They traveled thousands of miles from Australia to the Israeli desert city of Be'er Sheva Tuesday to trace the footsteps of their ancestors – or, the hoof prints of the horses they rode – in a reenactment of what is known as the "last successful cavalry charge” in history.
- The Battle for Be'er Sheva: 100 Years Later, Australian Pride Is Making Israel's Negev Blossom
- At ANZAC Ceremony, Netanyahu's Eloquent Words Underscore His Tragic Failures
- The Battle of Beersheba: Two Faded Photos Solve 100-year-old Mystery About Epic WWI Battle
As late afternoon sun fell across a sandy open expanse that was once a battlefield, the horses of the Australian light cavalry brigade rode again, kicking up clouds of dust. Australian horsemen and horsewomen, some of them direct descendants of the original soldiers, rode in a reenactment of one of the most pivotal battles of World War I.
On the stands watching were the prime ministers of Israel and Australia, the governor general of New Zealand and hundreds of fellow Australians as well as Israelis.
But alas, the “charge” a century later, was not a charge at all, but instead “a walk on sacred ground” as the announcer described it from the stage. The reenactors on horseback had been told to walk their horses, not race across the sand in full gallop upon instruction by the Shin Bet, Israel’s internal security force. They feared a full-on charge with 100 horses might be dangerous, an Israeli organizer said.
Australian Prime Minister Malcom Turnbull, apparently unsatisfied with the walking horses, asked to see some real galloping. As the crowds thinned out, he and Israeli Prime Minister Benjamin Netanyahu and his wife, Sara Netanyahu, turned their chairs on the stage once again to the sandy stretch before them to watch a smaller contingent of horsemen and women gallop towards them.
“It’s a way to remember our heritage and the sacrifices made by our forefathers,” said John Welsch, 53, one of the reenactors who spent the past three days riding through southern Israel along the trail the soldiers had ridden.
He was wearing the olive colored uniform of the light horsemen, a leather ammunition belt strapped across his chest and on his head, their trademark wide brimmed hat with a plume of feathers.
One hundred years ago to the day – and almost to the hour – the troops, as part of the British imperial forces, galloped full charge over this same piece of land in a bold surprise attack, dismounting only to overtake Turkish troops in their trenches in bloody, hand-to-hand combat.
The battle became the turning point for the British to conquer Palestine, breaking what had been 400 years of Ottoman rule. Just two days after the battle, the Balfour Declaration was issued, promising the burgeoning Zionist movement a “Jewish national homeland” and setting the stage for the creation of the state of Israel.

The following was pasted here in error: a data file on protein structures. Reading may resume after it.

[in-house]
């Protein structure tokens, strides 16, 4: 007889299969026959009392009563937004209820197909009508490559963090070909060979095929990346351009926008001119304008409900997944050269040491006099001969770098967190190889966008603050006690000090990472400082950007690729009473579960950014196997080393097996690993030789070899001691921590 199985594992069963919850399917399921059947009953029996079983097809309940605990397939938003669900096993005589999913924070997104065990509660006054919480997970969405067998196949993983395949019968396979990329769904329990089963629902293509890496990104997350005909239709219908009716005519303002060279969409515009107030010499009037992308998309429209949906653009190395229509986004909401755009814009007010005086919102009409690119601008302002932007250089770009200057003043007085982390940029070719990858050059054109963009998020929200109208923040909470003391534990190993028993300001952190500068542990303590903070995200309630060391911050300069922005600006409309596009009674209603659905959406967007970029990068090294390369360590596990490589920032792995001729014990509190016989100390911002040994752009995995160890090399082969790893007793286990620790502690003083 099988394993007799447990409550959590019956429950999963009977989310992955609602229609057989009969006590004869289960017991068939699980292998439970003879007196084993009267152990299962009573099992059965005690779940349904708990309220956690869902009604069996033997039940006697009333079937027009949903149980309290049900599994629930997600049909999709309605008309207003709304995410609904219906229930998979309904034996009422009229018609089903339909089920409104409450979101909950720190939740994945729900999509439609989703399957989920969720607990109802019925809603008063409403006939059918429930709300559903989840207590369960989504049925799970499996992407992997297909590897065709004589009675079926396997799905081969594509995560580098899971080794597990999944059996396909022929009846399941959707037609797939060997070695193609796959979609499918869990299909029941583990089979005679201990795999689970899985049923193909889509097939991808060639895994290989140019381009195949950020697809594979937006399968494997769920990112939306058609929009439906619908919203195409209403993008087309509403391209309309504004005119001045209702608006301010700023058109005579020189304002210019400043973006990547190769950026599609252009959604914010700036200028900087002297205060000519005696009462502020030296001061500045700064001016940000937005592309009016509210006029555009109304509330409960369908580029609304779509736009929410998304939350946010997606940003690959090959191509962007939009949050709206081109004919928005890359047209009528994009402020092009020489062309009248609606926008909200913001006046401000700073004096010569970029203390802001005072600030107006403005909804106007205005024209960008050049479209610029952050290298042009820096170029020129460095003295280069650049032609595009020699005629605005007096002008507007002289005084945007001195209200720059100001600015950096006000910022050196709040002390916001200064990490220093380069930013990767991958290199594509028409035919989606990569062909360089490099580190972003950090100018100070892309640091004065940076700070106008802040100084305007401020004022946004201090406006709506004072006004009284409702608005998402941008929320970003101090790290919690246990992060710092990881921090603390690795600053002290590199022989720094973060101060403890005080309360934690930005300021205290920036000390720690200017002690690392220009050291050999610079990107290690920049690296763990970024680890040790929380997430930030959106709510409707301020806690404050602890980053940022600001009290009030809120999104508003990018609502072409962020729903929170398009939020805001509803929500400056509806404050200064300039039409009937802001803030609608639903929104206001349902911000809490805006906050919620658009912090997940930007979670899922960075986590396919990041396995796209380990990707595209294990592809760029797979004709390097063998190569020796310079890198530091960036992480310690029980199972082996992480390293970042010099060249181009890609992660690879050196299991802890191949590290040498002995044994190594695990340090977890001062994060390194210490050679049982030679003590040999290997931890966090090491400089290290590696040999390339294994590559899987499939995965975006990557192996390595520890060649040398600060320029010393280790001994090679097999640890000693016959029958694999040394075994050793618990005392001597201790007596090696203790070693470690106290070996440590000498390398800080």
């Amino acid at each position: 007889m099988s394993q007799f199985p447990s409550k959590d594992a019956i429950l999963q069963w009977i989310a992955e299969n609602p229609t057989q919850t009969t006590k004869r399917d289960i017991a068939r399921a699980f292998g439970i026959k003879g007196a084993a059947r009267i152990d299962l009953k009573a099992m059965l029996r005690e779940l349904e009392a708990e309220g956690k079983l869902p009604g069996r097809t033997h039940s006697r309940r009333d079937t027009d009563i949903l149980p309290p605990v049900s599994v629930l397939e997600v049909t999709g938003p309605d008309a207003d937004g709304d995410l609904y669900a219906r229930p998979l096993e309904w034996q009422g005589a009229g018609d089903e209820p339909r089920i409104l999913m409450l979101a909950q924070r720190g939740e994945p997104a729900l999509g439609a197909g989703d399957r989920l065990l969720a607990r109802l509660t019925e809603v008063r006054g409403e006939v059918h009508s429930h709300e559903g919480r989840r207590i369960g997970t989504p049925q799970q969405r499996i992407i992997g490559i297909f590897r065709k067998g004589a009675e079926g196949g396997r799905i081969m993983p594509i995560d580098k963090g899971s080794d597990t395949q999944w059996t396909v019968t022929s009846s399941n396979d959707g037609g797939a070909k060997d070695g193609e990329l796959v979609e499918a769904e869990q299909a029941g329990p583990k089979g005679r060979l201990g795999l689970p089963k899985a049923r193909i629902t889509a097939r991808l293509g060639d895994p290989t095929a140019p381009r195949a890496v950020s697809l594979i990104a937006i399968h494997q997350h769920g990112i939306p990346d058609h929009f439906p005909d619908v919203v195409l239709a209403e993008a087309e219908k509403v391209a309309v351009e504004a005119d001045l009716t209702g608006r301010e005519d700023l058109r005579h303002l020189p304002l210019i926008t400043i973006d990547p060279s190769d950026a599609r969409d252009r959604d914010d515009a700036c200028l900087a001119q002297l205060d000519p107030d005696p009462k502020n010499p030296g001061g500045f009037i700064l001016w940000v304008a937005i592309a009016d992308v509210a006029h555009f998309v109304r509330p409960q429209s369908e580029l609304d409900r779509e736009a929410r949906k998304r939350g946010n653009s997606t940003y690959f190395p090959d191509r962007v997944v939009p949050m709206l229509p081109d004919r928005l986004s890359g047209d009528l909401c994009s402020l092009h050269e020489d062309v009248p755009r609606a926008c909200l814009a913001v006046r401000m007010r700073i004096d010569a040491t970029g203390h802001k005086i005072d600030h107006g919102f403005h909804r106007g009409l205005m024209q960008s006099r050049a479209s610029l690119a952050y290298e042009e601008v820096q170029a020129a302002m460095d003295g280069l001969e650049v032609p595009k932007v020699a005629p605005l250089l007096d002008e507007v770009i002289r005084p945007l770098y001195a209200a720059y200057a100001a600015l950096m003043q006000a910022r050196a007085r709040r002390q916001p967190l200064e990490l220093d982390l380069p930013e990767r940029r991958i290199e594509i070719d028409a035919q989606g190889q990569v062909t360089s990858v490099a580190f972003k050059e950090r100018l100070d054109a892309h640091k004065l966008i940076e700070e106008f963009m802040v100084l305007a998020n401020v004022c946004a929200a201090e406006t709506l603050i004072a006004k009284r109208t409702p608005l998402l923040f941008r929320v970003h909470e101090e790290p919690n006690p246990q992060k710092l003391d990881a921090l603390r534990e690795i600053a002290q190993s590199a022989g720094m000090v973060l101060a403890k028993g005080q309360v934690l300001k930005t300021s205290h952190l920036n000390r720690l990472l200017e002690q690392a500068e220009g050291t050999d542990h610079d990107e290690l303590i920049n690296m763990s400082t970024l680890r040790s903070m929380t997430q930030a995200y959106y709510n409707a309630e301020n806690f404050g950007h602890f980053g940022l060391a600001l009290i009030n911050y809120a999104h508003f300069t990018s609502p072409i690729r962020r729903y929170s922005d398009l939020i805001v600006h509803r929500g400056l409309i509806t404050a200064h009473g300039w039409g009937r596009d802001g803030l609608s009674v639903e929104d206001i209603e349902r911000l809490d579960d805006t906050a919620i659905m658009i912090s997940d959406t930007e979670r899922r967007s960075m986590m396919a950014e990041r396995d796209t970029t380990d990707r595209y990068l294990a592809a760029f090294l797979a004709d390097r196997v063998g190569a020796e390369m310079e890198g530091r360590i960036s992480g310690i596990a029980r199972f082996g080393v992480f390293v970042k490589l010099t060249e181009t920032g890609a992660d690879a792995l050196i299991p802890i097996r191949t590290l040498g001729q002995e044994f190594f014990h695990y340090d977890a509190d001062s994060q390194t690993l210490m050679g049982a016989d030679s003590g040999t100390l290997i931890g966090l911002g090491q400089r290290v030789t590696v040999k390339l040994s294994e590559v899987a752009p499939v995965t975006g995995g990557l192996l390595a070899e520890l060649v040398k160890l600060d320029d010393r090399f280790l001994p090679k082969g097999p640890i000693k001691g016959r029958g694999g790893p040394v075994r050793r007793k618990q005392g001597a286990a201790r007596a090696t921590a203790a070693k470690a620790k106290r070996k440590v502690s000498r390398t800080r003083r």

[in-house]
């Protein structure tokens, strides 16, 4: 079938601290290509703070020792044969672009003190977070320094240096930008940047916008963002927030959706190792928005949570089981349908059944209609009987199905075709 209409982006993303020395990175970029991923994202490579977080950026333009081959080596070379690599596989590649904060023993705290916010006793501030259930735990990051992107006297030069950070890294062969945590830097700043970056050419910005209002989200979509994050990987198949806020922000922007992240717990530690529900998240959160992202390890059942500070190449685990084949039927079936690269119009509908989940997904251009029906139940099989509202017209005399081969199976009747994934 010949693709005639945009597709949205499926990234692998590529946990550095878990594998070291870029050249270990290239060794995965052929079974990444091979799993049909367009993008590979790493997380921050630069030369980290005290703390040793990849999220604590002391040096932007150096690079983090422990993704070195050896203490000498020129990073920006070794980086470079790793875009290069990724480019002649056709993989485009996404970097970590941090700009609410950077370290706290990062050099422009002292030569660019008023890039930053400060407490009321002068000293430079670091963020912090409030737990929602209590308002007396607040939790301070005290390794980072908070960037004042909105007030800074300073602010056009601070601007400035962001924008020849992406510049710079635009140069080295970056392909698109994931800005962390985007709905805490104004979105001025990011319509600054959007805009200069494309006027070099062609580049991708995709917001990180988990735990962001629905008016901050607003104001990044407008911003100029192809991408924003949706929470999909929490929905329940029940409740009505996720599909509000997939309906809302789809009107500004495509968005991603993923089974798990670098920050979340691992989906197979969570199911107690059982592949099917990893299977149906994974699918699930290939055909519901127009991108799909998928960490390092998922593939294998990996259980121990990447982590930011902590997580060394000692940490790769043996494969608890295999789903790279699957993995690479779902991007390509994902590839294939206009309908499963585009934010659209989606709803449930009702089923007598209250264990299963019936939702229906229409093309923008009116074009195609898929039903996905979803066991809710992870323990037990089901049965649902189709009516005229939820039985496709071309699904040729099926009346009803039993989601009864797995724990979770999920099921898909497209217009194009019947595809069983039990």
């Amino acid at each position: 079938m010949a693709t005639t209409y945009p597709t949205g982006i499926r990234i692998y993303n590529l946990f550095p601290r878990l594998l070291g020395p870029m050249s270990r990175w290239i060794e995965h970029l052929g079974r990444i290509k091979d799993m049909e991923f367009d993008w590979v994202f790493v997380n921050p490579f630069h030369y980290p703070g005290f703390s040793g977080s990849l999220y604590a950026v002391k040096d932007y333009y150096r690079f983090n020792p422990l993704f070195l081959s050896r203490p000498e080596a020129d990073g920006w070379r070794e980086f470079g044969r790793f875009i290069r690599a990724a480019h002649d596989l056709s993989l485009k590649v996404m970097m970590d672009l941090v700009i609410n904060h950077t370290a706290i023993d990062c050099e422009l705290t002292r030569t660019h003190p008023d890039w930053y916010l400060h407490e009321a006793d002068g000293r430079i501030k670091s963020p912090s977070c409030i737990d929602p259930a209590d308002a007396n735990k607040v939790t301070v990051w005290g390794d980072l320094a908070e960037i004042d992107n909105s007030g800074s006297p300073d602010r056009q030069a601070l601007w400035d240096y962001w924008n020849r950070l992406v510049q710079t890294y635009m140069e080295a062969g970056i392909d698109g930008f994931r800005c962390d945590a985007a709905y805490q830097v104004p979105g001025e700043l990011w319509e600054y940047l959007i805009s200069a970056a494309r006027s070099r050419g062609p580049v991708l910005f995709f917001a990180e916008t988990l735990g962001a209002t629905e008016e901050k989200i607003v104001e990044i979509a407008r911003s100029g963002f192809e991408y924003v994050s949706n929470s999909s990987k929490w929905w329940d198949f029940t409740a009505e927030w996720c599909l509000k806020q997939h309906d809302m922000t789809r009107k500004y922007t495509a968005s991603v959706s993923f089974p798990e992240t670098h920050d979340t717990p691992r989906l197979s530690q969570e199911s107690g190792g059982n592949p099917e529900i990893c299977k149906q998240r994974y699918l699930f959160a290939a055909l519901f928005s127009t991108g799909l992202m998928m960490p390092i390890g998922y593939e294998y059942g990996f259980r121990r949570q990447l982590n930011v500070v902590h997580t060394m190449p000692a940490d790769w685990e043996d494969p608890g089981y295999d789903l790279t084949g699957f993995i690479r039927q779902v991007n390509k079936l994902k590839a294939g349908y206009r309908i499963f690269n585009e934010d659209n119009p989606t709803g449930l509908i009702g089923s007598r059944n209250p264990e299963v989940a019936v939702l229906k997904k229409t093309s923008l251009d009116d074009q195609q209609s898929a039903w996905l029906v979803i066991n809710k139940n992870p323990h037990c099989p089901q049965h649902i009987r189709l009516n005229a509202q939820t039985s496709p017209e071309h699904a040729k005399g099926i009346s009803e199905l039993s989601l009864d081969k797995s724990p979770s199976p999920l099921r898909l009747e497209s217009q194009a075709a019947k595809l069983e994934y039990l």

On Tuesday Be'er Sheva was host to a day of events commemortating the Battle of Be'er Sheva, won by the British Army and the Australian and New Zealand Army Corp, known as ANZAC.
The New Zealanders, earlier in the day on October 31, 1917, secured the hill of Tel el Saba, known today in Hebrew as Tel Be'er Sheva, with a cavalary charge and bayonets drawn. There were also official commemorations for their fallen soldiers Tuesday.
Among those who had made the pilgrimage to Be'er Sheva was Judith Estall, 78, who travelled here from Australia to pay homage to her father, who was among the light horsemen. She said he did not speak much about it to his family but did speak about the friends he lost there. She visited the graves of three of his friends Tuesday.
“My dad saw horrible things the four years he was away fighting,” Estall said.
David Wood was also at the reenactment. His great grandfather, Alfred Joseph March, was among the 800 soldiers in the battle. Wood, a musician in the Australian army, said that March appeared to have PTSD from his years fighting in World War I. He too did not say much about his wartime experiences, but when the war was brought up he would grow quiet.
Even reading his great-grandfather’s leather-bound war time diary, his descriptions were quite terse. He described overtaking the Turks in Be'er Sheva this way: “We took Be'er Sheva after a bit of a scrap.”
In Australia and New Zealand there is great pride in the memory of the Battle of Be'er Sheva. It’s also a welcome story of military triumph after the devastating losses they suffered in Galilopli, Turkey earlier in the war.
Amid mortar shells and machine gun fire, 800 light horsemen charged some 20,000 feet over open ground towards the Turkish who were caught by surprise. They had been expecting British imperial troops to try to take the holding line from Gaza. They also did not expect that the light horsemen, who were infantrymen who traveled by horse, to charge the whole way on horseback. Usually they would dismount at a certain distance from the trenches at the enemy line.
The subterfuge worked. The battle that began at dusk left Be'er Sheva in British imperial hands, 31 Australians were killed and over a hundred Turkish were left dead. Beersheva was a strategic city to capture, for beyond it lay the prize of Jerusalem and other cities and towns of the Holy Land including Jericho, Nazareth and Bethlehem. Damascus and other Syrian cities also were also taken within the year.
But victory that day one hundred years ago in Be'er Sheva was also motivated by thirst. Thirst of the hundreds of horses who at that point had not drunk any water for as long as two days.
Once they broke through the line in Beersheva the horses – and the men – could drink from its wells.
“It’s a very important part of Australian identity,” Welsh, the reenactor, said.